If you are overweight, lose the weight. Losing weight is actually easy if you eat the right foods (non processed) and avoid the wrong foods including soda, and most sweets and artificial sweeteners. Avoid partially hydrogenated oils, canola oil, high fructose, alcohol and even cakes, pizza, and breads in excess. If you have the willpower to eat right and exercise you will lose the weight and your sciatica will be easier to manage. I don't have the time to give more details and I don't have the inclination to debate it. I have lived it and it works.



posted on Mar, 5 2013 @ 11:12 AM
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reply to post by Robonakka
 


I am much like you. I love the outdoors and physical activity. It pains me to think that I will not be able to hike or kayak again.

I am truly sorry for your loss. I had hoped to start a landscaping/plowing business when I moved to Wisconsin. Looks like that plan is on indefinate hold.

On a humorous note; do you think that we could get a job in space?



posted on Mar, 5 2013 @ 11:29 AM
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reply to post by zbrain75
 


All good advice which I currently do...with the exception of alcohol. I do like the occasional wine or Weizen. They have all worked to a degree. Sometimes I think I am being impatient. After all, within three hours time I went from working to an ambulance call. It has been three months now since afflicted.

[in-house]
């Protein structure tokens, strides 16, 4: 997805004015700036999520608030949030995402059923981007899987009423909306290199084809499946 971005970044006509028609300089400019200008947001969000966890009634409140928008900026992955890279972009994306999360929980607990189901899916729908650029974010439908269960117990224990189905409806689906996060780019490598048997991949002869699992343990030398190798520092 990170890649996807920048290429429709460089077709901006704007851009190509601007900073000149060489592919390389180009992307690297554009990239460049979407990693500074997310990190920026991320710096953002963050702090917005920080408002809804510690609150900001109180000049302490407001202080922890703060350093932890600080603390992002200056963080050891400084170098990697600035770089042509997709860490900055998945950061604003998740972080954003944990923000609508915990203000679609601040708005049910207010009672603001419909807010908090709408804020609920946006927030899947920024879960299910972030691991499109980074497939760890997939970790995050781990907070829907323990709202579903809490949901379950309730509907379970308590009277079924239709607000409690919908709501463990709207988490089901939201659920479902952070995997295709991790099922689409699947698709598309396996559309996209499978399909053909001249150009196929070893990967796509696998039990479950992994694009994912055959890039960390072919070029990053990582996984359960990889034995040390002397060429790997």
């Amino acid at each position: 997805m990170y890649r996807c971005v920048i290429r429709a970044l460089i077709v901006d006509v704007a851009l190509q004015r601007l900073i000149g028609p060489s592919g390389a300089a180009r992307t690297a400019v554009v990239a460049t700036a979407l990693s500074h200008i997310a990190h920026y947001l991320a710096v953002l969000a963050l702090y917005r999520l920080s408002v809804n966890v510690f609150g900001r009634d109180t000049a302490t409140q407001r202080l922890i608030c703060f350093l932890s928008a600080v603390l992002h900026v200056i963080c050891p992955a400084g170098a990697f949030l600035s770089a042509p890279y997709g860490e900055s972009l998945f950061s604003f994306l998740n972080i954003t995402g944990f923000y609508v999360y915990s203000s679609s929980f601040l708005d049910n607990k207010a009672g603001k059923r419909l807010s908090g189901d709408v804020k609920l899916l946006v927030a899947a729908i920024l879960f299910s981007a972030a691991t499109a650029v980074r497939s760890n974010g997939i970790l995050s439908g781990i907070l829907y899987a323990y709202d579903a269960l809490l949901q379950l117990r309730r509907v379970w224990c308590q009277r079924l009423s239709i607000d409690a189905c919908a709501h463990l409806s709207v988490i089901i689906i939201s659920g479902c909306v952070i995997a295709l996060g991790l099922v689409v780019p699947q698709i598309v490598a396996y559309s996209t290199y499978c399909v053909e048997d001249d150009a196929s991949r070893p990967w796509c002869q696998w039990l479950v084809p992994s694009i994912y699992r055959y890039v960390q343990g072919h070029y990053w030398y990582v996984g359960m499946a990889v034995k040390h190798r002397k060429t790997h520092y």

However, since this has happened, I have gained ten pounds. I lost thirty pounds the previous year. Staying active is one thing, doing aerobic is another.



posted on Mar, 5 2013 @ 11:34 AM
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I'm an acupuncturist, I see around four to six cases every week regarding your issue.

The success rate I got around 90% improvement (Less pain) and 65% complete recovery and full mobility.
depending of your diagnosis, Kidney Qi or Yang Deficiency, or liver deficiency your local acupuncturist could prepare a treatment plan.

Keep in mind that in average it will take 2 treatments a week for every month you have had the issue to start seeing results.

Although some form of relieve will be felt after just the first treatment.

One clear indication of a kidney deficiency is: Tinitus, Lack of sexual activity, Knee pain, Losing hair more often.
If the liver is the issue: Irritability, Mood swings.

Again look for your local Acupuncturist.